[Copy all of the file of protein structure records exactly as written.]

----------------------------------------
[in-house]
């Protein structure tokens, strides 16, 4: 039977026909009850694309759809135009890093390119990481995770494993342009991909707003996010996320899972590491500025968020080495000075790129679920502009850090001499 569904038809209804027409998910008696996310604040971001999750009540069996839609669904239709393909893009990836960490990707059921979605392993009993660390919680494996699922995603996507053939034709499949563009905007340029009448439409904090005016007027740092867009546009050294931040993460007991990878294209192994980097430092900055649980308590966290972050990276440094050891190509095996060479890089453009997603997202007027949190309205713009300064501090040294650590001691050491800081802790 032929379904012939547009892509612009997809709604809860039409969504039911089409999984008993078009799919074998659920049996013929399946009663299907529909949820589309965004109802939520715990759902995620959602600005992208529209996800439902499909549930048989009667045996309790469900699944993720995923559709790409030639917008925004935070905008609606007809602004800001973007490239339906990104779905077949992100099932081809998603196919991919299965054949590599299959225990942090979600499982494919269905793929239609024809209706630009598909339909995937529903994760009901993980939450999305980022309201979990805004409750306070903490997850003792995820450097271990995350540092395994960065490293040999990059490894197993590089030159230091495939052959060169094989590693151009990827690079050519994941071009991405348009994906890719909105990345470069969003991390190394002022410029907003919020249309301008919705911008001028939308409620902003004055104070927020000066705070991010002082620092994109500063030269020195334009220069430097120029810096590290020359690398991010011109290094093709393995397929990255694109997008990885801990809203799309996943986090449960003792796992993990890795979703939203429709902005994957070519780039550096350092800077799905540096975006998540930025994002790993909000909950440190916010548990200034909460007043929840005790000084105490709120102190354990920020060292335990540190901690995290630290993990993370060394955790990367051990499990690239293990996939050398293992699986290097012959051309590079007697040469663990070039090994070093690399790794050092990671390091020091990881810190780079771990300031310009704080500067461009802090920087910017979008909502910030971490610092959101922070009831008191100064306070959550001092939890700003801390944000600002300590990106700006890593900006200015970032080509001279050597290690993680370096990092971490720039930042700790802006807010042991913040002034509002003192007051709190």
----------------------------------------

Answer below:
[in-house]
């Protein structure tokens, strides 16, 4: 039977026909009850694309759809135009890093390119990481995770494993342009991909707003996010996320899972590491500025968020080495000075790129679920502009850090001499 569904038809209804027409998910008696996310604040971001999750009540069996839609669904239709393909893009990836960490990707059921979605392993009993660390919680494996699922995603996507053939034709499949563009905007340029009448439409904090005016007027740092867009546009050294931040993460007991990878294209192994980097430092900055649980308590966290972050990276440094050891190509095996060479890089453009997603997202007027949190309205713009300064501090040294650590001691050491800081802790 032929379904012939547009892509612009997809709604809860039409969504039911089409999984008993078009799919074998659920049996013929399946009663299907529909949820589309965004109802939520715990759902995620959602600005992208529209996800439902499909549930048989009667045996309790469900699944993720995923559709790409030639917008925004935070905008609606007809602004800001973007490239339906990104779905077949992100099932081809998603196919991919299965054949590599299959225990942090979600499982494919269905793929239609024809209706630009598909339909995937529903994760009901993980939450999305980022309201979990805004409750306070903490997850003792995820450097271990995350540092395994960065490293040999990059490894197993590089030159230091495939052959060169094989590693151009990827690079050519994941071009991405348009994906890719909105990345470069969003991390190394002022410029907003919020249309301008919705911008001028939308409620902003004055104070927020000066705070991010002082620092994109500063030269020195334009220069430097120029810096590290020359690398991010011109290094093709393995397929990255694109997008990885801990809203799309996943986090449960003792796992993990890795979703939203429709902005994957070519780039550096350092800077799905540096975006998540930025994002790993909000909950440190916010548990200034909460007043929840005790000084105490709120102190354990920020060292335990540190901690995290630290993990993370060394955790990367051990499990690239293990996939050398293992699986290097012959051309590079007697040469663990070039090994070093690399790794050092990671390091020091990881810190780079771990300031310009704080500067461009802090920087910017979008909502910030971490610092959101922070009831008191100064306070959550001092939890700003801390944000600002300590990106700006890593900006200015970032080509001279050597290690993680370096990092971490720039930042700790802006807010042991913040002034509002003192007051709190």